Which brings us to Daniel Ricciardo and his second place finish. And don’t cry for him, Australia. He did finish second. You all saw it. The charming glee on the podium from the young newcomers (Magnussen was a trip, too) was refreshing and very good for F1 racing. That moment cannot be erased. It was real. Oh, the points can be erased and were. That’s what the FIA does hours after the fact. That’s why it is called organized racing.

But that performance cannot be erased. Racing occurred, a result resulted and we cheered it. An adjustment was made (open to readjustment) and we readjust to that, but that is scorekeeping. Not racing. Scorekeeping makes championships possible but that is an adjunct to racing. Racing is what happened and so congratulations to Danny Boy. Celebrate. So you are less likely to be champion this year but you may have beaten the guy who will be. While racing.

And the silly eye-droppering of fuel which mattered more to the green foolishness of the FIA than the racing stole the day. Perhaps I should be cheering the FIA’s earth-saving efforts to be bolstering to the planet. I have my own preference (for diesel power and algae-based fuels—but not necessarily for racing). Saving the planet isn’t a bad idea. I simply see the FIA efforts as insincere, misplaced and antithetical to what F1 is truly about—racing.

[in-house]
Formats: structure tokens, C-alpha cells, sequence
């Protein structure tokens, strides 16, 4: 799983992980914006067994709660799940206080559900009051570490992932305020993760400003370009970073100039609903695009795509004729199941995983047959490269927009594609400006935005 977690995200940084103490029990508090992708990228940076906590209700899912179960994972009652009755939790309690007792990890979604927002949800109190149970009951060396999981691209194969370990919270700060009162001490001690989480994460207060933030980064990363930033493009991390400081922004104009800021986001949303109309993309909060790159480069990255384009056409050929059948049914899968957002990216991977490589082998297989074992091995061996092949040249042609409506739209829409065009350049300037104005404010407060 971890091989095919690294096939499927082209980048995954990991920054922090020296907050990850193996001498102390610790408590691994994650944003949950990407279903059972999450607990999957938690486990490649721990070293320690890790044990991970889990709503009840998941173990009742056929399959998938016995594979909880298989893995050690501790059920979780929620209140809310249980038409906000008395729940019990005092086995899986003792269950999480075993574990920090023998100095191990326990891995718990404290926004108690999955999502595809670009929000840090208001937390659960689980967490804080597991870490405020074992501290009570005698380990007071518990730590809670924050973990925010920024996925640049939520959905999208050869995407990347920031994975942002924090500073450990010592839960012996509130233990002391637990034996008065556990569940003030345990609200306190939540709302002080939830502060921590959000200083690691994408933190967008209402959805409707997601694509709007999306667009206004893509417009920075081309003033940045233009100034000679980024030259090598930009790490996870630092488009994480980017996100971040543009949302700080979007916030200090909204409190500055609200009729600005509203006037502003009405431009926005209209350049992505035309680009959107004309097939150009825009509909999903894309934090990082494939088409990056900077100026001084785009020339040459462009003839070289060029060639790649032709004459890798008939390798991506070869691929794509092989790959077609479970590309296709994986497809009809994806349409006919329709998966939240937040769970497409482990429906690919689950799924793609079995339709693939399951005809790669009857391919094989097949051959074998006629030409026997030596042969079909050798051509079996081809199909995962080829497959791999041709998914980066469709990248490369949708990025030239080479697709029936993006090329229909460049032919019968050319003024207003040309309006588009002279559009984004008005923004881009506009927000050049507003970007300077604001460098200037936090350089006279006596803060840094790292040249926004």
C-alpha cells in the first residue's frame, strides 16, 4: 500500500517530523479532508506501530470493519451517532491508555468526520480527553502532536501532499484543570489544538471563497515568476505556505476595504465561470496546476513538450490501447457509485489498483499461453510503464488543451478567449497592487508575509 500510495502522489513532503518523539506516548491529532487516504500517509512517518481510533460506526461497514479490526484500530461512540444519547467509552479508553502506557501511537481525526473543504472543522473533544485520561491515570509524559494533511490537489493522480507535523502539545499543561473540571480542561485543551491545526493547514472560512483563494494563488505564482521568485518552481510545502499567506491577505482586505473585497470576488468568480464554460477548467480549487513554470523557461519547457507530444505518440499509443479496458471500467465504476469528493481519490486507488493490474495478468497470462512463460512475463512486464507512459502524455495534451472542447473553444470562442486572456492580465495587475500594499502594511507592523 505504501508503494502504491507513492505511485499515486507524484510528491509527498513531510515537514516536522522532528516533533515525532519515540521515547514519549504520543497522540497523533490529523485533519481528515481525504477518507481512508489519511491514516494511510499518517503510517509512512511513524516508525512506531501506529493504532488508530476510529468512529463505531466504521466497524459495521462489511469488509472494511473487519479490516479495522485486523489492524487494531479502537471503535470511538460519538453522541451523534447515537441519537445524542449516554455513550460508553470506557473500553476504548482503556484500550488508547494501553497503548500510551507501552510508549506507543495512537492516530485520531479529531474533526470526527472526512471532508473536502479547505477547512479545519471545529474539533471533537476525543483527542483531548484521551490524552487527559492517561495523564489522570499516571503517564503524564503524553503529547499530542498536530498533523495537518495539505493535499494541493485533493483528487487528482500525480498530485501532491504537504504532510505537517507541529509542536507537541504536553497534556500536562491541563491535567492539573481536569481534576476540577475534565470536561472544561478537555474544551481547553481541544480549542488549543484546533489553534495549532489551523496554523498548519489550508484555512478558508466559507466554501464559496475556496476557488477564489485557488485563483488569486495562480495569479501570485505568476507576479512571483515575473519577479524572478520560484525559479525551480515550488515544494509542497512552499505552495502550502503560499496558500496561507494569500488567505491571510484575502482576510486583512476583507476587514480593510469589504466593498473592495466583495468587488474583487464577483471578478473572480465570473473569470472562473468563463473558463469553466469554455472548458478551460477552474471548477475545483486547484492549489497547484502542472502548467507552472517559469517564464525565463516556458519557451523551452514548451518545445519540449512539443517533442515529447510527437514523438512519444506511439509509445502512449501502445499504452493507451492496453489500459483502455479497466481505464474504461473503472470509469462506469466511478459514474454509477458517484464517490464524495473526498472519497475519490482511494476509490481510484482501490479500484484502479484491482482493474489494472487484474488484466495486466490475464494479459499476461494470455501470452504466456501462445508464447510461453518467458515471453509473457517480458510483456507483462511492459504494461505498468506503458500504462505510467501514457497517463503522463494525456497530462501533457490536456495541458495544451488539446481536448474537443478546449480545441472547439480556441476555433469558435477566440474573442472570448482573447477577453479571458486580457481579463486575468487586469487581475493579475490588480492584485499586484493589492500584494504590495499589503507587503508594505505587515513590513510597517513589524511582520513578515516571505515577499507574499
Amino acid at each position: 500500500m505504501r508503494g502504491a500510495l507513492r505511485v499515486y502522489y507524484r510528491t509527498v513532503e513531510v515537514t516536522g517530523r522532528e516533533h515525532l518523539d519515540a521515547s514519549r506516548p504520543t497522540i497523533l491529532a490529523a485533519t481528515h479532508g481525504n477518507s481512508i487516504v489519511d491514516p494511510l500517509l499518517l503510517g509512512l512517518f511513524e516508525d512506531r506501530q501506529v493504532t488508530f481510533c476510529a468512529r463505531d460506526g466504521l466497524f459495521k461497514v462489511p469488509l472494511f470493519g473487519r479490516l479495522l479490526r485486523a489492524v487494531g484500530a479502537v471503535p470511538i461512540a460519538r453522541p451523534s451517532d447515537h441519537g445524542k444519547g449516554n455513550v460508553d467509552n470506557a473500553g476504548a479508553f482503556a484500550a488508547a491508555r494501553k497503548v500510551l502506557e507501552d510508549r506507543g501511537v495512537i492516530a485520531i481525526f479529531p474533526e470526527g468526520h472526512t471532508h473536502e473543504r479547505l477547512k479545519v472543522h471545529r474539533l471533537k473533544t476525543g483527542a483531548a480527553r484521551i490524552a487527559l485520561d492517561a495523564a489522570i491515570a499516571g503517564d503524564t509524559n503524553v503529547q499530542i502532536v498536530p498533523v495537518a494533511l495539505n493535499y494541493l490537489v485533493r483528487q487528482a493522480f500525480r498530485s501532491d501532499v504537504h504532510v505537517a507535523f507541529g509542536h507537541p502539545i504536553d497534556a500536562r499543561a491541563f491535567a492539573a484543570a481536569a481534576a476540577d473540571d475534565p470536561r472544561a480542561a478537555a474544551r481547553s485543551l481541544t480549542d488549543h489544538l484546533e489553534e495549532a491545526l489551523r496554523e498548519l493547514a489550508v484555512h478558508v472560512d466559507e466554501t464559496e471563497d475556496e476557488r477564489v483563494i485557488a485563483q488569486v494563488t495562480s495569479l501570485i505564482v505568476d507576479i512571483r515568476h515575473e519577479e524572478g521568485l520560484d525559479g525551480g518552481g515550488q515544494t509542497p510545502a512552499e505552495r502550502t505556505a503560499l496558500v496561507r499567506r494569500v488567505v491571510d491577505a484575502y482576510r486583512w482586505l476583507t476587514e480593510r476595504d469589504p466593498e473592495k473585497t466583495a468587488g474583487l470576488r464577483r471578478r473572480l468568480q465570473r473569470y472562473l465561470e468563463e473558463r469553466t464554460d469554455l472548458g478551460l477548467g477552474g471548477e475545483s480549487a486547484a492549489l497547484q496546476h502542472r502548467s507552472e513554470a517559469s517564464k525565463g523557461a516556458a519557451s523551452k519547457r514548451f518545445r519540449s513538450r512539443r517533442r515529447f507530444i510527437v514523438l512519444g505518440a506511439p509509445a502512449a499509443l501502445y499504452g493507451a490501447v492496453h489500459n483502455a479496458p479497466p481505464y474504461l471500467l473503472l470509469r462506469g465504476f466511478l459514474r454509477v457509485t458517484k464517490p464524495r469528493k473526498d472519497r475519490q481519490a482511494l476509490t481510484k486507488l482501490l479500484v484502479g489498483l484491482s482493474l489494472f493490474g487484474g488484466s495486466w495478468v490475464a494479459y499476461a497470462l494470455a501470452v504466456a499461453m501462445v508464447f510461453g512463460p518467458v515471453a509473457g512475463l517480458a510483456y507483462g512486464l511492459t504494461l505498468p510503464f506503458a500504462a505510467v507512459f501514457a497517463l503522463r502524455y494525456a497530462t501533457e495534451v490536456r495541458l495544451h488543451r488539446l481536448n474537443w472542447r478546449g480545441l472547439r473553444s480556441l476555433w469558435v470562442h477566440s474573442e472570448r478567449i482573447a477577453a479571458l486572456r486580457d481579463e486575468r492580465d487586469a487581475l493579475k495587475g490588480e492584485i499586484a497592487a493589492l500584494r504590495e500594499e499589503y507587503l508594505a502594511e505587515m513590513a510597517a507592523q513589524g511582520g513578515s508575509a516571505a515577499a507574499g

Green is the “go” flag. Other than that, forget it.

As for the sound of F1, I’ve lost any facility to judge that. I certainly liked the scream of the old cars though I knew it to be dangerous. I never wore ear protection when I was racing, so now I have over-priced under-performing hearing aids and say “huh?” a lot. Once your hearing is compromised that’s it. Be warned. Certainly protect the kids. Then go sit on an amp at a rock concert if you wish. But trust me, you won’t like the outcome.

Hearing aids are not spectacles for the ears. They cannot “improve” what you’ve lost. Hearing aids will fill your head with raucous noise at the expense of genuine sounds. Music is different, voices are different, engines are different. Lament the change in the new F1 engines but that’s going to change for you anyway with time. Simply hearing it will change it.

The decision is yours. Be thoughtful.


MMR Community Newsletter

Posted on March 14, 2014 Comments (2)

Ferrari 275

As promised, we drove the WASRED 308 from Boston to Amelia Island and back, and shot 1068 images in the process. If you need official results from the Amelia Island Concours or the RM and Gooding Auctions, please look elsewhere as we will not get to them here for several weeks. MMR will bring you stories and images not found elsewhere. This week’s images are entitled “Setting the Field” and were taken as cars were either uncovered from being parked the night before or arriving to be placed. We also do our Picks and Pans about the roads, food and public washrooms en route. Read on McDuff!

Alfa at Amelia


Denise McCluggage

Broken but unbowed

Denise McCluggage, winning race and rally driver, missed Amelia because she recently slipped and fell, broke a bone and is now in rehab. But she still writes better than anybody we know and we will have her scheduled story for you next week. 

However, if you send her a cheery message we will happily forward it to her.


Sebring; great place to visit for 12 hours but I wouldn’t …

Justin Bell